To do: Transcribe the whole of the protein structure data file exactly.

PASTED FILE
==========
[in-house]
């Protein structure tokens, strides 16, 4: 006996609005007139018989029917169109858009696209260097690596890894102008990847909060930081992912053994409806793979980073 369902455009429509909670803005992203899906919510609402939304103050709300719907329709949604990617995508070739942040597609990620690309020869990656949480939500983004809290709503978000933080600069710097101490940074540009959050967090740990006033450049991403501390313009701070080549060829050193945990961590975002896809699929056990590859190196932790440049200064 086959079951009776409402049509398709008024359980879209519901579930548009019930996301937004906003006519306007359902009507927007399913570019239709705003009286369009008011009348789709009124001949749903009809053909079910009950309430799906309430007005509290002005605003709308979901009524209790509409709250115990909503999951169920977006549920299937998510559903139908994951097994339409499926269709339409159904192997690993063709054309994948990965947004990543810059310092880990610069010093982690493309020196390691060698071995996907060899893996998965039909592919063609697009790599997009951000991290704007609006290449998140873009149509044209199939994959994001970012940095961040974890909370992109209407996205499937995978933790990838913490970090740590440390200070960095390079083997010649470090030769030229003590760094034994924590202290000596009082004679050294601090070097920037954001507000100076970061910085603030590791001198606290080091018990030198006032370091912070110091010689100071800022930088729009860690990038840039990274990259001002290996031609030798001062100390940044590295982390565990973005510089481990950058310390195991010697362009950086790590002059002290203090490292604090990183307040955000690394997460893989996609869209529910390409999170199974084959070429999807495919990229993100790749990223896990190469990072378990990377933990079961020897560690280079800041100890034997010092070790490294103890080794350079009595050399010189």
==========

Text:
[in-house]
């Protein structure tokens, strides 16, 4: 006996609005007139018989029917169109858009696209260097690596890894102008990847909060930081992912053994409806793979980073 369902455009429509909670803005992203899906919510609402939304103050709300719907329709949604990617995508070739942040597609990620690309020869990656949480939500983004809290709503978000933080600069710097101490940074540009959050967090740990006033450049991403501390313009701070080549060829050193945990961590975002896809699929056990590859190196932790440049200064 086959079951009776409402049509398709008024359980879209519901579930548009019930996301937004906003006519306007359902009507927007399913570019239709705003009286369009008011009348789709009124001949749903009809053909079910009950309430799906309430007005509290002005605003709308979901009524209790509409709250115990909503999951169920977006549920299937998510559903139908994951097994339409499926269709339409159904192997690993063709054309994948990965947004990543810059310092880990610069010093982690493309020196390691060698071995996907060899893996998965039909592919063609697009790599997009951000991290704007609006290449998140873009149509044209199939994959994001970012940095961040974890909370992109209407996205499937995978933790990838913490970090740590440390200070960095390079083997010649470090030769030229003590760094034994924590202290000596009082004679050294601090070097920037954001507000100076970061910085603030590791001198606290080091018990030198006032370091912070110091010689100071800022930088729009860690990038840039990274990259001002290996031609030798001062100390940044590295982390565990973005510089481990950058310390195991010697362009950086790590002059002290203090490292604090990183307040955000690394997460893989996609869209529910390409999170199974084959070429999807495919990229993100790749990223896990190469990072378990990377933990079961020897560690280079800041100890034997010092070790490294103890080794350079009595050399010189």